Pension Reforms Legacy Risks Being An Own Goal
15 December 2014
Royal London calls for urgent action to reform the financial advice market ahead of implementation of new pension reforms
- ‘Perfect storm’ of Government’s pension reforms and Retail Distribution Review risks massive detriment for around 260,000 people
- Government pension reforms hugely increase need for affordable impartial advice to allow consumers to make informed decisions about pension provision
- Report commissioned by Royal London argues that a number of recent regulatory reforms all potentially limit the access of “middle market” retirees to financial advice
Royal London is calling for urgent reform to the financial advice market in order to avoid a ‘perfect storm’ and to protect consumers following the introduction of the Government’s pension reforms in April 2015. There is a risk of massive consumer detriment in the absence of urgent action to secure much greater access to financial advice.
As the Pension Schemes Bill enters the House of Lords, Royal London, the UK’s largest mutual life, investment and pensions company is asking Peers to strengthen the Bill. Royal London believes that, without appropriate impartial advice, there is a far greater risk that consumers use their newfound freedom to buy unsuitable products like income drawdown on a non-advised basis or “sleepwalk” into poor value products offered by their pension provider.
A report by Cazalet Consulting, commissioned by Royal London, argues that the Retail Distribution Review (RDR), the subsequent ban on consultancy charging and, for many schemes, the lack of relationship between scheme adviser and members, all conspire to limit “middle market” retirees’ access to affordable financial advice.
Royal London believes the need for impartial advice goes much further than the Government’s proposed ‘Guidance Guarantee’. The start of the Bill’s legislative scrutiny in the House of Lords gives an opportunity for Peers from across the political spectrum to put pressure on the Government to bring forward amendments setting out detailed proposals on how the advice market can be improved to meet the real needs of consumers most effectively.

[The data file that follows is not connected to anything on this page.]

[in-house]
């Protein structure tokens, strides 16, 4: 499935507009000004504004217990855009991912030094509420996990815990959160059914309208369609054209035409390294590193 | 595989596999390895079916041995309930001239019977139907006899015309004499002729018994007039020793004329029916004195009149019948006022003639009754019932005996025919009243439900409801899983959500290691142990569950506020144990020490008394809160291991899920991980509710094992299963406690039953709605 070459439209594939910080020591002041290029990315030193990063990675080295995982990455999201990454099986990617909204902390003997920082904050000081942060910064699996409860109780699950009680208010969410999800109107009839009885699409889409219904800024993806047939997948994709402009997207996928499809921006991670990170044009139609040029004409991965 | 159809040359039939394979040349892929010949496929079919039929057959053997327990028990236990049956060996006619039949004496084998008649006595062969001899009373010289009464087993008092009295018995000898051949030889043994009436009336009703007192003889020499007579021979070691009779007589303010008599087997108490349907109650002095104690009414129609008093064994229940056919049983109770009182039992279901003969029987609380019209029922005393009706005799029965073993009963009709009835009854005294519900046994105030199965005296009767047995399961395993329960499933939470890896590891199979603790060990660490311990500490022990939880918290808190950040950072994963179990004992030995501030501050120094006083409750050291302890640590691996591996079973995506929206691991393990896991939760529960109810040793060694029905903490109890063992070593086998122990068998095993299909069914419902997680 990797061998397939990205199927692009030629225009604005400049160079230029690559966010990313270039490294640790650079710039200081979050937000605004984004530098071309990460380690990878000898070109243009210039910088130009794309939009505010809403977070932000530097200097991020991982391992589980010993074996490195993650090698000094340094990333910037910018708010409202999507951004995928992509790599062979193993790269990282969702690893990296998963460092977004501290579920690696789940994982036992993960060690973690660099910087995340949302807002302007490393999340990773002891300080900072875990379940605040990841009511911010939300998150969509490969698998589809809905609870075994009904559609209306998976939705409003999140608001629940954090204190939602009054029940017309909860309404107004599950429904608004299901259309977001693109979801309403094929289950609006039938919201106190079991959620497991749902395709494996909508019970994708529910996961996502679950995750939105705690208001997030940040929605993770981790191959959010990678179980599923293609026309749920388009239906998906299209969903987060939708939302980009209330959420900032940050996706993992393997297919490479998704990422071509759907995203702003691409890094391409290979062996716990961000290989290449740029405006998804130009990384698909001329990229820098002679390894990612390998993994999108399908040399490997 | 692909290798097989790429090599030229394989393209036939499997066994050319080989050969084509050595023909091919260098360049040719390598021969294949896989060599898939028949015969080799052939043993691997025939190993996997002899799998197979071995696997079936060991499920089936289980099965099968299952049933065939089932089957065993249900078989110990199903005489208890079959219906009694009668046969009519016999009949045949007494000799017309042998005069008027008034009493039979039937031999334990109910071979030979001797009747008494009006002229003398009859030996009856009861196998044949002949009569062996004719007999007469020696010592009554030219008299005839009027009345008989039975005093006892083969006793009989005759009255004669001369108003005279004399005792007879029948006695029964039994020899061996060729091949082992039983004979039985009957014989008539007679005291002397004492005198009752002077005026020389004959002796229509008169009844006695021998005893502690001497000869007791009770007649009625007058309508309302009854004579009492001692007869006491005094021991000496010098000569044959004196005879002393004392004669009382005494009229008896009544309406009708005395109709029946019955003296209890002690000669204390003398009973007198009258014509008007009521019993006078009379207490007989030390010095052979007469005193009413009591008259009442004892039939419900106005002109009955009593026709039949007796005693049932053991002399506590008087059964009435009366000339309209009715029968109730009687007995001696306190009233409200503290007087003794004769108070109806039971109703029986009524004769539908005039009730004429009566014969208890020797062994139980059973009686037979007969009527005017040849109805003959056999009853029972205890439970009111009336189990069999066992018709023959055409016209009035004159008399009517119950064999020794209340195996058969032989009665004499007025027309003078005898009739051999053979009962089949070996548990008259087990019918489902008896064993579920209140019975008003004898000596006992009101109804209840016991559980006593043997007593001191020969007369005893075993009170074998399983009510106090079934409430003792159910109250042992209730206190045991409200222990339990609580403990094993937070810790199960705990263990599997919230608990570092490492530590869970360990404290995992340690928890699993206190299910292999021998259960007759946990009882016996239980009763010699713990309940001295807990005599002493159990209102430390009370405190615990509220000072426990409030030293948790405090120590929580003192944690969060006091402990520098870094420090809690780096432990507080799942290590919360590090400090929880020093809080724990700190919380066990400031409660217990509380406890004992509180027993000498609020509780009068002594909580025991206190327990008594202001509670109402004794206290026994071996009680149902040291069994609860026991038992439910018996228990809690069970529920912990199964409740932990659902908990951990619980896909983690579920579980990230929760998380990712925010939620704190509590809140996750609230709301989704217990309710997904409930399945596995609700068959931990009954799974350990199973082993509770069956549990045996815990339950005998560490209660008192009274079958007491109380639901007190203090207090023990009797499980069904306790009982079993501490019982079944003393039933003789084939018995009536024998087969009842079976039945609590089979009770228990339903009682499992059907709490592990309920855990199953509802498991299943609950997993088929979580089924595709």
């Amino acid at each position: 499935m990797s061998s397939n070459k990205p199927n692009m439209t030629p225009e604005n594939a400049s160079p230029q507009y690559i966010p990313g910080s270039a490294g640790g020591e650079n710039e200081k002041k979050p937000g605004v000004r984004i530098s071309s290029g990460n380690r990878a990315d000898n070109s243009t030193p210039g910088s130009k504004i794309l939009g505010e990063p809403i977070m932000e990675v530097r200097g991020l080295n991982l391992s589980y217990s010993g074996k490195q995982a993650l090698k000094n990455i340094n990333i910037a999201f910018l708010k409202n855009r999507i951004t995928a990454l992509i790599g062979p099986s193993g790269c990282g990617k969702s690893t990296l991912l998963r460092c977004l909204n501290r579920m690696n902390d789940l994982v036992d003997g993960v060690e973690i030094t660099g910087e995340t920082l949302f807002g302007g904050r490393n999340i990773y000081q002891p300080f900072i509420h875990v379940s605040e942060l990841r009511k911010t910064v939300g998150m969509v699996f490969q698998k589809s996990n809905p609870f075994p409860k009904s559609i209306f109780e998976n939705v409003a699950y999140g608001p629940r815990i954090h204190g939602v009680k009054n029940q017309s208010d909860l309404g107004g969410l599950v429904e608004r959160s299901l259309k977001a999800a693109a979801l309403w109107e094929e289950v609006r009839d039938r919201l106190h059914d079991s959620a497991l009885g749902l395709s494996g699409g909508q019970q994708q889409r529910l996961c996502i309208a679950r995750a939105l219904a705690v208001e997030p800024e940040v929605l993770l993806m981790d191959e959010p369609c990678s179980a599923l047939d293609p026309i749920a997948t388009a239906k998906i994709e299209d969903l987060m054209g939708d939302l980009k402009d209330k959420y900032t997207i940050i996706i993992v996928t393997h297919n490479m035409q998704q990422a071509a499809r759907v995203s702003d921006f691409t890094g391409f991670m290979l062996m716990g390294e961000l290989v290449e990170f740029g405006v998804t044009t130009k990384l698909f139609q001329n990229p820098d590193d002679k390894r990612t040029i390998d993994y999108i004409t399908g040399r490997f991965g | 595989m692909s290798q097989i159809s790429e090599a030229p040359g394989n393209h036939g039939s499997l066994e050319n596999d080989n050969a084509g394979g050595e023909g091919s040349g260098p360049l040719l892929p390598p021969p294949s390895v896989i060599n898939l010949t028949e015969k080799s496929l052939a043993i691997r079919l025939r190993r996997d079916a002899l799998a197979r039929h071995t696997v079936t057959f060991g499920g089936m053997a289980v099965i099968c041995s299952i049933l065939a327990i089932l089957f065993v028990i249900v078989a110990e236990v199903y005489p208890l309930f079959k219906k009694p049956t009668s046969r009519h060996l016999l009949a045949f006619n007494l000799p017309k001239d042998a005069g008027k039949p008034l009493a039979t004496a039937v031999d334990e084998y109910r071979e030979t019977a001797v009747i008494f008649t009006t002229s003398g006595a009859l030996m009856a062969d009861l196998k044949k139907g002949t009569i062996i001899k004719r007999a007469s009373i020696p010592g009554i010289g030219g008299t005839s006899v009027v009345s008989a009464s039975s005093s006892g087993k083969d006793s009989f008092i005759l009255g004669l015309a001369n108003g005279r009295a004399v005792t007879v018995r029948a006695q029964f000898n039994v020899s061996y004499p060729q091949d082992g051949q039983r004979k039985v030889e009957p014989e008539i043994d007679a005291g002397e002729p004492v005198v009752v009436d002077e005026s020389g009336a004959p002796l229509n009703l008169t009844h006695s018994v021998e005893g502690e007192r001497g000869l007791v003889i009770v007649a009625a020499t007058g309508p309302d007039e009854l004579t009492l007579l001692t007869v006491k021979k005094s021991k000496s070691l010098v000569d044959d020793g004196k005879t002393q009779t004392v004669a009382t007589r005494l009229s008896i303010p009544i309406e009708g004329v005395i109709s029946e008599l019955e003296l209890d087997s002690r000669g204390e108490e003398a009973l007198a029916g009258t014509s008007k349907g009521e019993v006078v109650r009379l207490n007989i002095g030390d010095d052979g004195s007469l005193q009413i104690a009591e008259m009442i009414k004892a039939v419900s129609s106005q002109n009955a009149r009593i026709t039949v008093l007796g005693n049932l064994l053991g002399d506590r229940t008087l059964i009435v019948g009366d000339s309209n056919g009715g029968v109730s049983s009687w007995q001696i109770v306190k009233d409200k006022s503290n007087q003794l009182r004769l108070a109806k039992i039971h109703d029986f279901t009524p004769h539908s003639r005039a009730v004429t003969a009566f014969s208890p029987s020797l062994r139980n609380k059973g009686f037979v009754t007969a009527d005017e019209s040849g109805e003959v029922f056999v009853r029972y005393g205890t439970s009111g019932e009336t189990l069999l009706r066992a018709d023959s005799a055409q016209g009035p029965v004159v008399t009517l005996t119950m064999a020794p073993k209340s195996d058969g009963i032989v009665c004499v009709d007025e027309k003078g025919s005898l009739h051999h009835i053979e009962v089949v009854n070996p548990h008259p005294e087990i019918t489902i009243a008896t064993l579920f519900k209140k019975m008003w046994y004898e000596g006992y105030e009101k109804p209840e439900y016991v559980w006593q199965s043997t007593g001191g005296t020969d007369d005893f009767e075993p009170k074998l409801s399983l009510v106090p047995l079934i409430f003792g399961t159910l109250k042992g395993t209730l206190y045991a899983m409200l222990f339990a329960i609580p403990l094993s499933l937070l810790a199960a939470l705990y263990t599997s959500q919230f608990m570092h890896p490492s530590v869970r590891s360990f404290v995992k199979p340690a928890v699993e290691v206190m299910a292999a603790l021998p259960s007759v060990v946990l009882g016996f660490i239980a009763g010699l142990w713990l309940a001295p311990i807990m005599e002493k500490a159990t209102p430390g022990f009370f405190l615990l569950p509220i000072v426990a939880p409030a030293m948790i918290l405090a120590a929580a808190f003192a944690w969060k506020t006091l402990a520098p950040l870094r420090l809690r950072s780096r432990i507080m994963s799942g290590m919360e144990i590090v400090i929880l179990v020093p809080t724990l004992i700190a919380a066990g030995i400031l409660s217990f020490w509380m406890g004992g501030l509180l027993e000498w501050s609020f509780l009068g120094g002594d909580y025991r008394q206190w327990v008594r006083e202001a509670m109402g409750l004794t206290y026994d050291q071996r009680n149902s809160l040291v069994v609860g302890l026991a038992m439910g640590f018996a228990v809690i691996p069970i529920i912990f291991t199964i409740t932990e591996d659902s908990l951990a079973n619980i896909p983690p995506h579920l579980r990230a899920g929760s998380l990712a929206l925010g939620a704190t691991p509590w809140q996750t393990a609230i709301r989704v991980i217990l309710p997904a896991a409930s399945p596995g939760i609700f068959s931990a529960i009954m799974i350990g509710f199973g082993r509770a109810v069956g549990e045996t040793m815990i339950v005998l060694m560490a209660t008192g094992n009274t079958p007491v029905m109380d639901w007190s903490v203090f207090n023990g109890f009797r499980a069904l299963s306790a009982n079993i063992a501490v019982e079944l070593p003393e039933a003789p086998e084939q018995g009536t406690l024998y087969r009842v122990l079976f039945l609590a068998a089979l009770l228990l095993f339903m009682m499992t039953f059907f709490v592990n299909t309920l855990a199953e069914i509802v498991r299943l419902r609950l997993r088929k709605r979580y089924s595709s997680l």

Phil Loney, Group Chief Executive at Royal London said:
‘With less than four months to go we can see a ‘perfect storm’ brewing. Unless action is taken now to prevent the combination of a dramatic fall in the availability of impartial advice with the introduction of new found pensions freedoms the result could be massively detrimental to the consumer. This advice must be impartial and not simply a vehicle for the incumbent pension provider to sell their own products. Pensions Minister, Steve Webb and the Financial Conduct Authority have previously indicated their support for introducing a more affordable advice model – but over the past eight months nothing of consequence has happened. As the Pension Schemes Bill enters the House of Lords, this is the last chance to ensure these reforms deliver on the Budget rhetoric.’
Notes to Editors:
- Royal London sees a clear need for a lower cost model of advised sales to cater for those whose needs are complicated enough to require an advised discussion, but more modest than those who already use independent financial advisers. As a mutual, Royal London is committed to ensuring that its customers buy appropriate products for their circumstances.
- There is a danger that without action to reform the advice regime two separate groups begin to form
- those who can already afford to pay for impartial advice, are willing to do so, and who now have access to a more professional and transparent service. They are mostly individuals earning in excess of £50,000 and are extremely well-placed to benefit from the Government’s pension reforms; and
- a second group who do not have the resources of the first. They need impartial advice but are not an economic prospect for advisers given the amount they have available to invest and the current high cost of providing advice.
- The Cazalet Consulting report can be found here:
The report also concluded the following:
- Fear and uncertainty with regard to the advice/guidance semantics is serving as a major impediment to the provision of and access to financial decision-making support to help retirees (many of whom struggle with basic financial concepts) optimise their finances in later life.
- The FCA can be a major force for good by loosening its regulatory approach and working with industry participants to craft a supervisory framework that has the delivery of enhanced consumer outcomes as its central objective.
- The financial regulatory regime should be shaped with a view to providing the widest access to counselling to help the greatest number of consumers optimise their resources in their later years, the time in their lives when many of them will be at their most financially vulnerable.
- The 260,000 figure is based on the fact that in 2013, 65% of those who bought an annuity did so without taking any advice (source FCA paper MS14/3.2). There are annually around 400,000 retirees in the UK (source: Cazalet, p.25). 260,000 equates to 65% of this number.
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Gareth Evans 0207 506 6715/ 07919 170069 email@example.com